Incubus quote on enLiven Wellness Life Coaching chalkboard reading, "Whatever tomorrow brings, I'll be there with open arms and open eye. Whatever tomorrow brings, I'll be there."  enliven wellness life coaching Toledo. Life Coach Todd Smith Blissfield
“Whatever tomorrow brings, I’ll be there with open arms and open eye. Whatever tomorrow brings, I’ll be there.” – Incubus

This might just be one of the biggest day-to-day challenges we all face. Can we face every single day open to what it may bring? I’m not suggesting we don’t plan and organize what we already know. There’s a certain structure we must keep in place for an effective life, but I really think one of the greatest graces we can embrace is to take not only the gifts, celebrations, and amazements of life but the challenges, heartaches, and disappointments too.

I don’t care if you are the most positive person in the world, you have been disappointed. You have bad days. You punch things. I don’t think I am just projecting here. Give me a hallelujah (or even a thumbs up) if you can relate. It is said that our suffering is rooted in unfulfilled expectation. I believe this to be true, but in many ways, so too is our enjoyment.

Our standards for life and our expectations go hand-in-hand. Understand that our expectations are an expression of our standards placed on others, something that we cannot control. Of course, there are times when others need to live up to a standard to continue in our lives or in our employ. That is a topic for another (as of yet unwritten) conversation. How can we open our arms, eyes, and hearts to whatever the experiences of the day bring?

First things first. It starts with you.

Below are some tips for opening up to the wonders of each day, tempering the sting of missed expectation.

  1. Know your values. Until you know your purpose, standards and values, it may be hard make choices aligned to the best version of you. In fact, without this, any sustained personal growth is nearly impossible.
  2. Choose wisely. I know we all have our secrets, our vices, our skeletons. Set yourself up for success. Surround yourself with the people and environment that support your best-ness (yes that’s a word.) Reduce the risk of negative experiences by living well, loving well, and just being a person of compassion and character. I’ve learned the hard way. Contrary to belief, a well-aligned life is fun.
  3. Acknowledge unmet expectations. Sometimes necessity requires addressing another’s mismatched expectations, but recognizing that people don’t usually intend to hurt us helps reduce the bitterness we experience. Taking a page from Paulo Coelho, “take nothing personally”. With only a few exceptions (narcissistic behavior), another’s actions that don’t meet our standards are their own expression of their experiences and the meaning we take from their actions are an expression of ours.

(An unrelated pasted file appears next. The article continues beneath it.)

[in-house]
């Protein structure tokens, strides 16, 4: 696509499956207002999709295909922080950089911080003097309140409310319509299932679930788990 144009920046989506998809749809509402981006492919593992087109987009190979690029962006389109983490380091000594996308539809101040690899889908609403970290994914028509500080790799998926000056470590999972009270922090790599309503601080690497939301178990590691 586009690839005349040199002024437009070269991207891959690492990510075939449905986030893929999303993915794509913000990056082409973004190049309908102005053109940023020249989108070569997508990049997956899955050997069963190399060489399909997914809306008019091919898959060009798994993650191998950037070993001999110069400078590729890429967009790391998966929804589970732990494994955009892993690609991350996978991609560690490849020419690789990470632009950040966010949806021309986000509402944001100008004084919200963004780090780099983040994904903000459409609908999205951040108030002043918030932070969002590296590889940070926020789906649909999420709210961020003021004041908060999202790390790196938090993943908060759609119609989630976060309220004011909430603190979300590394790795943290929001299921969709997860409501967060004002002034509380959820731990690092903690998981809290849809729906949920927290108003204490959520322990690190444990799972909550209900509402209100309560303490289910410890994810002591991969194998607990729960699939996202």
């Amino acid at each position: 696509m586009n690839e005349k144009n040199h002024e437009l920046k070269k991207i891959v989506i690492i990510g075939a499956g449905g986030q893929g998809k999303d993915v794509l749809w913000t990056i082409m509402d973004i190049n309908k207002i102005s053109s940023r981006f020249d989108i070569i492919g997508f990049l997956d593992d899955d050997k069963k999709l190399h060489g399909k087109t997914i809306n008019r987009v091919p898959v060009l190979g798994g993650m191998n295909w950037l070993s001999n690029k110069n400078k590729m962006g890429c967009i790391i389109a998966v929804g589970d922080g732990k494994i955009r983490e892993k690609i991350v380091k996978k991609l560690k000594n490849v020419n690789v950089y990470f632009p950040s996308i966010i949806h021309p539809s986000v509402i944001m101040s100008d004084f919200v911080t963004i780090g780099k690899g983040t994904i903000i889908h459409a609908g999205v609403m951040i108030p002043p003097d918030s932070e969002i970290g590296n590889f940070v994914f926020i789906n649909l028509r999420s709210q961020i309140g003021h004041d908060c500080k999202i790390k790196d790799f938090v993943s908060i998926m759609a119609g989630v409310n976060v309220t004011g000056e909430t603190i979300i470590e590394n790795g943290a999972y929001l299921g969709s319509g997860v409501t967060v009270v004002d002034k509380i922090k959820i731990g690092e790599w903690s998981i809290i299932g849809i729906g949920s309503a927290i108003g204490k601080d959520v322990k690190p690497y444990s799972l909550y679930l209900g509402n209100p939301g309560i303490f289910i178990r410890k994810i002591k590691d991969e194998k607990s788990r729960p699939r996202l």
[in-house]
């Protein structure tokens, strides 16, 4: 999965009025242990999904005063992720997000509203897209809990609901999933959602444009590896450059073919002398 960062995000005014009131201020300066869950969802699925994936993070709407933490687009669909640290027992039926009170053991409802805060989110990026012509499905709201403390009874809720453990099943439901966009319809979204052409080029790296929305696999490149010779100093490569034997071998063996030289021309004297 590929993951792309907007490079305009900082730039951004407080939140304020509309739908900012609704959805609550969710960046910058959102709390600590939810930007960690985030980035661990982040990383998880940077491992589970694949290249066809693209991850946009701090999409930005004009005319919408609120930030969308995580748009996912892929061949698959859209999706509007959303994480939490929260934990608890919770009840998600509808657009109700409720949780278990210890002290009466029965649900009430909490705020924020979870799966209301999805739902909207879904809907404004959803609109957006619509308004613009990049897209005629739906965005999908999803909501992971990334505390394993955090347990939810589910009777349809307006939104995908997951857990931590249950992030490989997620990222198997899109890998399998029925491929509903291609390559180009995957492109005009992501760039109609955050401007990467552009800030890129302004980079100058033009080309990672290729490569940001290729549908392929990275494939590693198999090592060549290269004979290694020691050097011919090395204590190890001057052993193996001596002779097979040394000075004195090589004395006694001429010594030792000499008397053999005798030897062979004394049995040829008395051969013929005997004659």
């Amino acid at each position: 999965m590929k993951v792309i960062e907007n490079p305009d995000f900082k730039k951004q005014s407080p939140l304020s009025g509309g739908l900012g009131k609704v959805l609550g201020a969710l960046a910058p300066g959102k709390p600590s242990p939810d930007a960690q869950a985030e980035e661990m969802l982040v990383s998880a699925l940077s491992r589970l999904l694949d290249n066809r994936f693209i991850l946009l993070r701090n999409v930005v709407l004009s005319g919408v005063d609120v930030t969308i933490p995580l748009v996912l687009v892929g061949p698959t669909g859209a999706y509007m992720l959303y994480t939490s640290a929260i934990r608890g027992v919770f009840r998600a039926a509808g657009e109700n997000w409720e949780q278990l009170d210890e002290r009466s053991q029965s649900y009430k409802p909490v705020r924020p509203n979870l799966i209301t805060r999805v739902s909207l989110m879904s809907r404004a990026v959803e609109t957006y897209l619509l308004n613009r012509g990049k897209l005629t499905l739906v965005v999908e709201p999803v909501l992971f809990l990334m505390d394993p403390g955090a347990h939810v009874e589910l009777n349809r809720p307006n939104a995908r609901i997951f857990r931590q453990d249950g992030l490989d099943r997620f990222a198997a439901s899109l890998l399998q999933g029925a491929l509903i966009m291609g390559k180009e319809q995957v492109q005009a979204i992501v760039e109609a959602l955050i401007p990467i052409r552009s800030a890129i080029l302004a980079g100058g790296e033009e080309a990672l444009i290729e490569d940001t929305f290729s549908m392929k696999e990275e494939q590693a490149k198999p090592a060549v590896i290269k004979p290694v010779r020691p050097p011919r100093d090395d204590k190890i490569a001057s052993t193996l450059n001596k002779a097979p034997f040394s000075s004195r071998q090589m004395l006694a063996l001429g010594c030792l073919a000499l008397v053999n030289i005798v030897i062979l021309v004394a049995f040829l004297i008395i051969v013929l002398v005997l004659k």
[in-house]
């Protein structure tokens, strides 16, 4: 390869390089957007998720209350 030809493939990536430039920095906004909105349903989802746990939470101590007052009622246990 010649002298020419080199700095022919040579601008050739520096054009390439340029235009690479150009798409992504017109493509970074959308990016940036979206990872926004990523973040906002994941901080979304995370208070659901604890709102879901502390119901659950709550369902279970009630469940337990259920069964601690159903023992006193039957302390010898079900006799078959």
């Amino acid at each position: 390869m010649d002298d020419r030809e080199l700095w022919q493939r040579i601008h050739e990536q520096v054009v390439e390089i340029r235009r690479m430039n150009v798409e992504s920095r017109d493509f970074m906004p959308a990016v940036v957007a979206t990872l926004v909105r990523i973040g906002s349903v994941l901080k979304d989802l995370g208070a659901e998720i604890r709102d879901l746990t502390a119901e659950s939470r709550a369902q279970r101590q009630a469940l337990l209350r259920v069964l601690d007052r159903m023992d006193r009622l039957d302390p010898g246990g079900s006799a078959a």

4. Recognize what triggers us. Building on the previous tip, when we react strongly to an experience, it reflects a personal tender spots. Most likely, every time we bump this bruise, we will react until we learn to recognize the trigger and work to release the underlying meaning we’ve cast upon it. I am not saying strong feelings, negative or positive, are bad, but we are well served to recognize them and act on them constructively.
  5. Live constructively. Again building on the previous item, taking a constructivist approach to our lives puts us in a place that acknowledges the gifts in any experience. There is always something to learn from every experience no matter how we judge it. Too often we perseverate or ruminate on negative experiences, reliving the emotion and tying the episode to, and magnifying self-doubts we already carry. Instead, recognize that the experience we expected wasn’t meant for us in that moment. We can also evaluate how we can improve our life through our thoughts, beliefs and actions to experience it differently moving forward.

In my life, through the good and the bad, I have learned so much and grown exponentially once I opened up to the gifts of the day. I no longer say things like, “just my luck” in a negative context. If I experience it, it is truly my fortune to have the new opportunity to be better, and better I will be.

If you find yourself struggling with this, please reach out.  I am glad have a conversation to explore with you. It is my mission to help others bring the best of themselves to the world every day.